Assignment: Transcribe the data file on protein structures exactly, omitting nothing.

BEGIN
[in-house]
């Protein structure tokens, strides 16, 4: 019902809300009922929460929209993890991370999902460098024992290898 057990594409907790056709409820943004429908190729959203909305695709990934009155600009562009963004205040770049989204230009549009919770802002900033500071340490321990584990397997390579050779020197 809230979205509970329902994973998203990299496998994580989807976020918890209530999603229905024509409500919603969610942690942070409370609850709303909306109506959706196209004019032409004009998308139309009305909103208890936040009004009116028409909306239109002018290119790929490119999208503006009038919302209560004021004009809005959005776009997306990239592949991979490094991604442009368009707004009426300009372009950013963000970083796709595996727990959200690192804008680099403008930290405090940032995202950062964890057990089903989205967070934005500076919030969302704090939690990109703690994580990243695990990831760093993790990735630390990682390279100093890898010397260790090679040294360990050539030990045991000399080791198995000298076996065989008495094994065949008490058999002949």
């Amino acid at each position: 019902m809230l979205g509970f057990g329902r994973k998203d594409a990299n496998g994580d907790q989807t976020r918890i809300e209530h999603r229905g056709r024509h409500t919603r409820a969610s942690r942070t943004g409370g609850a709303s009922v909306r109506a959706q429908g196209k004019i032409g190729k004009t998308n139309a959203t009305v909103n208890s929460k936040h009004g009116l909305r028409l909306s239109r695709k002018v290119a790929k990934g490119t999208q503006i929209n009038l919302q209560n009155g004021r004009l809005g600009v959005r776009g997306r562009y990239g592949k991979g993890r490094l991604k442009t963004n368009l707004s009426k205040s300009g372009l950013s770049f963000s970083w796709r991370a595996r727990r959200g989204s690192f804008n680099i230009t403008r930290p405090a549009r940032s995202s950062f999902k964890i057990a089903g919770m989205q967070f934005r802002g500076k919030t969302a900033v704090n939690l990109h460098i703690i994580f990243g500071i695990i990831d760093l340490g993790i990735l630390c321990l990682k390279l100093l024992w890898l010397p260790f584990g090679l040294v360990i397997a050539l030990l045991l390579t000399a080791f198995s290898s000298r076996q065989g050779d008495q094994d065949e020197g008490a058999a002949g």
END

[in-house]
């Protein structure tokens, strides 16, 4: 019902809300009922929460929209993890991370999902460098024992290898 057990594409907790056709409820943004429908190729959203909305695709990934009155600009562009963004205040770049989204230009549009919770802002900033500071340490321990584990397997390579050779020197 809230979205509970329902994973998203990299496998994580989807976020918890209530999603229905024509409500919603969610942690942070409370609850709303909306109506959706196209004019032409004009998308139309009305909103208890936040009004009116028409909306239109002018290119790929490119999208503006009038919302209560004021004009809005959005776009997306990239592949991979490094991604442009368009707004009426300009372009950013963000970083796709595996727990959200690192804008680099403008930290405090940032995202950062964890057990089903989205967070934005500076919030969302704090939690990109703690994580990243695990990831760093993790990735630390990682390279100093890898010397260790090679040294360990050539030990045991000399080791198995000298076996065989008495094994065949008490058999002949």
């Amino acid at each position: 019902m809230l979205g509970f057990g329902r994973k998203d594409a990299n496998g994580d907790q989807t976020r918890i809300e209530h999603r229905g056709r024509h409500t919603r409820a969610s942690r942070t943004g409370g609850a709303s009922v909306r109506a959706q429908g196209k004019i032409g190729k004009t998308n139309a959203t009305v909103n208890s929460k936040h009004g009116l909305r028409l909306s239109r695709k002018v290119a790929k990934g490119t999208q503006i929209n009038l919302q209560n009155g004021r004009l809005g600009v959005r776009g997306r562009y990239g592949k991979g993890r490094l991604k442009t963004n368009l707004s009426k205040s300009g372009l950013s770049f963000s970083w796709r991370a595996r727990r959200g989204s690192f804008n680099i230009t403008r930290p405090a549009r940032s995202s950062f999902k964890i057990a089903g919770m989205q967070f934005r802002g500076k919030t969302a900033v704090n939690l990109h460098i703690i994580f990243g500071i695990i990831d760093l340490g993790i990735l630390c321990l990682k390279l100093l024992w890898l010397p260790f584990g090679l040294v360990i397997a050539l030990l045991l390579t000399a080791f198995s290898s000298r076996q065989g050779d008495q094994d065949e020197g008490a058999a002949g």